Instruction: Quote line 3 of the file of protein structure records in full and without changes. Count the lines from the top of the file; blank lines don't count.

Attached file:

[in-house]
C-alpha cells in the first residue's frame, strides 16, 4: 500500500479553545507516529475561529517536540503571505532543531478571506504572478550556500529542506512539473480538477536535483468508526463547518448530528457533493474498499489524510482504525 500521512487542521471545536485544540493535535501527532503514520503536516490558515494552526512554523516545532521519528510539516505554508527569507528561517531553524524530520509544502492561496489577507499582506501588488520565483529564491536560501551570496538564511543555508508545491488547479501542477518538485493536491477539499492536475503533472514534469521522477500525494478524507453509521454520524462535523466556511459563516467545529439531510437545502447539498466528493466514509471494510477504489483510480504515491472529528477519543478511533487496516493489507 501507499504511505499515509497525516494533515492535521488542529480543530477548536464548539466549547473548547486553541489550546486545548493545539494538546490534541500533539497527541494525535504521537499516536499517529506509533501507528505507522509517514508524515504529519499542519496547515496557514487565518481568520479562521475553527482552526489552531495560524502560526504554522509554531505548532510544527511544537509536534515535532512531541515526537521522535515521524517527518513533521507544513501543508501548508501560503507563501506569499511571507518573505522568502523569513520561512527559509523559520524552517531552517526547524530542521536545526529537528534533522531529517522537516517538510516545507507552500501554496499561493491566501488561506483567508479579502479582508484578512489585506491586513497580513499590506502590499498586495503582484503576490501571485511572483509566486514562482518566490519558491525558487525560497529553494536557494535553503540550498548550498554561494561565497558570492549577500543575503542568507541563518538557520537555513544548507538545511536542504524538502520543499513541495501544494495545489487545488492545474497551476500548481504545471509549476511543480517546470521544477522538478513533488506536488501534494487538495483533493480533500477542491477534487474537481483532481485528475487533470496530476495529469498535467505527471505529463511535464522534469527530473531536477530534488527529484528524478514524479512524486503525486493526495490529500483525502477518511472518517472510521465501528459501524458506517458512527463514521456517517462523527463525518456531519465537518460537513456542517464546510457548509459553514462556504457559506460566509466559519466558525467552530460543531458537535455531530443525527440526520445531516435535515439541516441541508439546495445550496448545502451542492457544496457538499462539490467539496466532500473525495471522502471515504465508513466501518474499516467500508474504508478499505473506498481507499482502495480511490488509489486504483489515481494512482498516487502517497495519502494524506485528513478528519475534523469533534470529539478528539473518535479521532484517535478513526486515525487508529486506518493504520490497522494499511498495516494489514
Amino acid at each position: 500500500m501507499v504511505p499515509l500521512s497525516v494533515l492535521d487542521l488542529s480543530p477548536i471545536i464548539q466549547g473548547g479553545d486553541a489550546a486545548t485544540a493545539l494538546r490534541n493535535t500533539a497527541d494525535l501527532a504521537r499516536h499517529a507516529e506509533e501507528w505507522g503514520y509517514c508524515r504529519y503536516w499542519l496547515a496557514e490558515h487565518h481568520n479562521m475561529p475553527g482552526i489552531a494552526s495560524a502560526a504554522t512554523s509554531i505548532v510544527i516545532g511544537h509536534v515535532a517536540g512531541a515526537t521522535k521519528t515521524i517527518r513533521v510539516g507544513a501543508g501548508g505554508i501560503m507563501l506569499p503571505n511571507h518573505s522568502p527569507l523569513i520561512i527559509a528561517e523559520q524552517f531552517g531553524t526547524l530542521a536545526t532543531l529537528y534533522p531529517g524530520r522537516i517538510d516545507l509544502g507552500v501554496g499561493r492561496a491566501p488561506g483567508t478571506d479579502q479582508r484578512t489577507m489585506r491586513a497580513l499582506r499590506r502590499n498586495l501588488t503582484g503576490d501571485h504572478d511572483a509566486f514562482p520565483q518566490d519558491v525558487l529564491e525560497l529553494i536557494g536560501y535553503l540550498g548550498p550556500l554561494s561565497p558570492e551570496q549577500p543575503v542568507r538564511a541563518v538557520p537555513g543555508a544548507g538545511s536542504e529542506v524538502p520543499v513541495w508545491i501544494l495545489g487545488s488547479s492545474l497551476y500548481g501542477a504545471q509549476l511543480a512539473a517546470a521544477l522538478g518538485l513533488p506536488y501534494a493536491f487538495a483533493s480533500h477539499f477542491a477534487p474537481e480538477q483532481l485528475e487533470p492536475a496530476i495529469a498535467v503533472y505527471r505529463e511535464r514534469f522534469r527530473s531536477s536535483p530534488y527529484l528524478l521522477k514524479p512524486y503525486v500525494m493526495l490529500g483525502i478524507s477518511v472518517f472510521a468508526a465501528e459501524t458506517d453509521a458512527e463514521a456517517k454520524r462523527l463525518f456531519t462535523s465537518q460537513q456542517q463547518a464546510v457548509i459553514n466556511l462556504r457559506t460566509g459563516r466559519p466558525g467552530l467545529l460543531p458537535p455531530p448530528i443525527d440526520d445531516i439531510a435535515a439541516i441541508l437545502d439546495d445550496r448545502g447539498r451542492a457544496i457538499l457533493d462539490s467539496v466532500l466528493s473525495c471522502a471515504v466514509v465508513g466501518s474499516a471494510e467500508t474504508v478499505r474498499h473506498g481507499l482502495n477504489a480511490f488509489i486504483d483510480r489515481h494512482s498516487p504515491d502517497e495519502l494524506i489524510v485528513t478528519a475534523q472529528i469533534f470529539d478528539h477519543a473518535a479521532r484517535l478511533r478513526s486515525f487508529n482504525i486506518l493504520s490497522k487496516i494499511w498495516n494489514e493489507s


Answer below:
Amino acid at each position: 500500500m501507499v504511505p499515509l500521512s497525516v494533515l492535521d487542521l488542529s480543530p477548536i471545536i464548539q466549547g473548547g479553545d486553541a489550546a486545548t485544540a493545539l494538546r490534541n493535535t500533539a497527541d494525535l501527532a504521537r499516536h499517529a507516529e506509533e501507528w505507522g503514520y509517514c508524515r504529519y503536516w499542519l496547515a496557514e490558515h487565518h481568520n479562521m475561529p475553527g482552526i489552531a494552526s495560524a502560526a504554522t512554523s509554531i505548532v510544527i516545532g511544537h509536534v515535532a517536540g512531541a515526537t521522535k521519528t515521524i517527518r513533521v510539516g507544513a501543508g501548508g505554508i501560503m507563501l506569499p503571505n511571507h518573505s522568502p527569507l523569513i520561512i527559509a528561517e523559520q524552517f531552517g531553524t526547524l530542521a536545526t532543531l529537528y534533522p531529517g524530520r522537516i517538510d516545507l509544502g507552500v501554496g499561493r492561496a491566501p488561506g483567508t478571506d479579502q479582508r484578512t489577507m489585506r491586513a497580513l499582506r499590506r502590499n498586495l501588488t503582484g503576490d501571485h504572478d511572483a509566486f514562482p520565483q518566490d519558491v525558487l529564491e525560497l529553494i536557494g536560501y535553503l540550498g548550498p550556500l554561494s561565497p558570492e551570496q549577500p543575503v542568507r538564511a541563518v538557520p537555513g543555508a544548507g538545511s536542504e529542506v524538502p520543499v513541495w508545491i501544494l495545489g487545488s488547479s492545474l497551476y500548481g501542477a504545471q509549476l511543480a512539473a517546470a521544477l522538478g518538485l513533488p506536488y501534494a493536491f487538495a483533493s480533500h477539499f477542491a477534487p474537481e480538477q483532481l485528475e487533470p492536475a496530476i495529469a498535467v503533472y505527471r505529463e511535464r514534469f522534469r527530473s531536477s536535483p530534488y527529484l528524478l521522477k514524479p512524486y503525486v500525494m493526495l490529500g483525502i478524507s477518511v472518517f472510521a468508526a465501528e459501524t458506517d453509521a458512527e463514521a456517517k454520524r462523527l463525518f456531519t462535523s465537518q460537513q456542517q463547518a464546510v457548509i459553514n466556511l462556504r457559506t460566509g459563516r466559519p466558525g467552530l467545529l460543531p458537535p455531530p448530528i443525527d440526520d445531516i439531510a435535515a439541516i441541508l437545502d439546495d445550496r448545502g447539498r451542492a457544496i457538499l457533493d462539490s467539496v466532500l466528493s473525495c471522502a471515504v466514509v465508513g466501518s474499516a471494510e467500508t474504508v478499505r474498499h473506498g481507499l482502495n477504489a480511490f488509489i486504483d483510480r489515481h494512482s498516487p504515491d502517497e495519502l494524506i489524510v485528513t478528519a475534523q472529528i469533534f470529539d478528539h477519543a473518535a479521532r484517535l478511533r478513526s486515525f487508529n482504525i486506518l493504520s490497522k487496516i494499511w498495516n494489514e493489507s